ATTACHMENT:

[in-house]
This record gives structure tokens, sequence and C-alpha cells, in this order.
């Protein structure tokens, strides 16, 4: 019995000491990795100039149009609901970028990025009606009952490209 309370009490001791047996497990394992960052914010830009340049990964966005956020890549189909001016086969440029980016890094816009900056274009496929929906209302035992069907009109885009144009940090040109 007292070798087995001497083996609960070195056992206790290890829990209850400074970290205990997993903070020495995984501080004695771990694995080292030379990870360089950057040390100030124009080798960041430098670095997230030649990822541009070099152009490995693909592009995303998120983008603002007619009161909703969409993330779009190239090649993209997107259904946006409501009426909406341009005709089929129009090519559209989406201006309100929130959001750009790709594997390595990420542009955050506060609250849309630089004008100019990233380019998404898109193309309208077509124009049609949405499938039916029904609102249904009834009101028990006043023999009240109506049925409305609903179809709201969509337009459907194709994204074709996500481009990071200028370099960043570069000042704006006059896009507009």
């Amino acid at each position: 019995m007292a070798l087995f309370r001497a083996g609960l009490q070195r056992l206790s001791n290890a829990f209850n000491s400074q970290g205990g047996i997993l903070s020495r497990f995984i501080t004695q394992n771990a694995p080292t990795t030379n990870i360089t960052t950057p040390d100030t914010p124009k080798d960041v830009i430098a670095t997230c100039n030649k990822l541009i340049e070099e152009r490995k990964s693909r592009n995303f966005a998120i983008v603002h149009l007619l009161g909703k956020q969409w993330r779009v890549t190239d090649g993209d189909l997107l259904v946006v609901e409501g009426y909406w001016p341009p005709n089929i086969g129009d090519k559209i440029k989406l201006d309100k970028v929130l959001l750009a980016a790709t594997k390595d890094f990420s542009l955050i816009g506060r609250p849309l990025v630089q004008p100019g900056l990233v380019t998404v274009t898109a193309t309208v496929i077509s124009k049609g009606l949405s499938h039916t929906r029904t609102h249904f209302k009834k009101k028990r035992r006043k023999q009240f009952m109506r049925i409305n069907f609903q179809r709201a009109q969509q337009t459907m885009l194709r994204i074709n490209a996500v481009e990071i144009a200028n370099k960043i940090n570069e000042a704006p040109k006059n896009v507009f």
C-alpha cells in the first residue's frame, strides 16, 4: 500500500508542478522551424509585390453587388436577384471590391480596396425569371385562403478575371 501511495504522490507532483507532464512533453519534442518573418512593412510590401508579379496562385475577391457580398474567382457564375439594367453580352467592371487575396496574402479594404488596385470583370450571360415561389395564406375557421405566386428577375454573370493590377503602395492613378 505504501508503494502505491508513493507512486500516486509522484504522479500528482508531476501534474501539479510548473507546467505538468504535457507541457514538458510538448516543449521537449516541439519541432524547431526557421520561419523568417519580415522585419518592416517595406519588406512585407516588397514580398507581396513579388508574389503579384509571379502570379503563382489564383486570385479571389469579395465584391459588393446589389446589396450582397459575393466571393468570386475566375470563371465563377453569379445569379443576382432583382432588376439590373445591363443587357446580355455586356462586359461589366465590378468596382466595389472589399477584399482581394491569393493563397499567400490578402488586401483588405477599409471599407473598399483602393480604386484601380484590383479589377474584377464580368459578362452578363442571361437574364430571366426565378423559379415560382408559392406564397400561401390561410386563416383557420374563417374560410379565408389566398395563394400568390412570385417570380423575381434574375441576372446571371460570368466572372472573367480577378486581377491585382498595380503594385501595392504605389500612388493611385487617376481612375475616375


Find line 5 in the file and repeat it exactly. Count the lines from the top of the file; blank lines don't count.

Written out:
C-alpha cells in the first residue's frame, strides 16, 4: 500500500508542478522551424509585390453587388436577384471590391480596396425569371385562403478575371 501511495504522490507532483507532464512533453519534442518573418512593412510590401508579379496562385475577391457580398474567382457564375439594367453580352467592371487575396496574402479594404488596385470583370450571360415561389395564406375557421405566386428577375454573370493590377503602395492613378 505504501508503494502505491508513493507512486500516486509522484504522479500528482508531476501534474501539479510548473507546467505538468504535457507541457514538458510538448516543449521537449516541439519541432524547431526557421520561419523568417519580415522585419518592416517595406519588406512585407516588397514580398507581396513579388508574389503579384509571379502570379503563382489564383486570385479571389469579395465584391459588393446589389446589396450582397459575393466571393468570386475566375470563371465563377453569379445569379443576382432583382432588376439590373445591363443587357446580355455586356462586359461589366465590378468596382466595389472589399477584399482581394491569393493563397499567400490578402488586401483588405477599409471599407473598399483602393480604386484601380484590383479589377474584377464580368459578362452578363442571361437574364430571366426565378423559379415560382408559392406564397400561401390561410386563416383557420374563417374560410379565408389566398395563394400568390412570385417570380423575381434574375441576372446571371460570368466572372472573367480577378486581377491585382498595380503594385501595392504605389500612388493611385487617376481612375475616375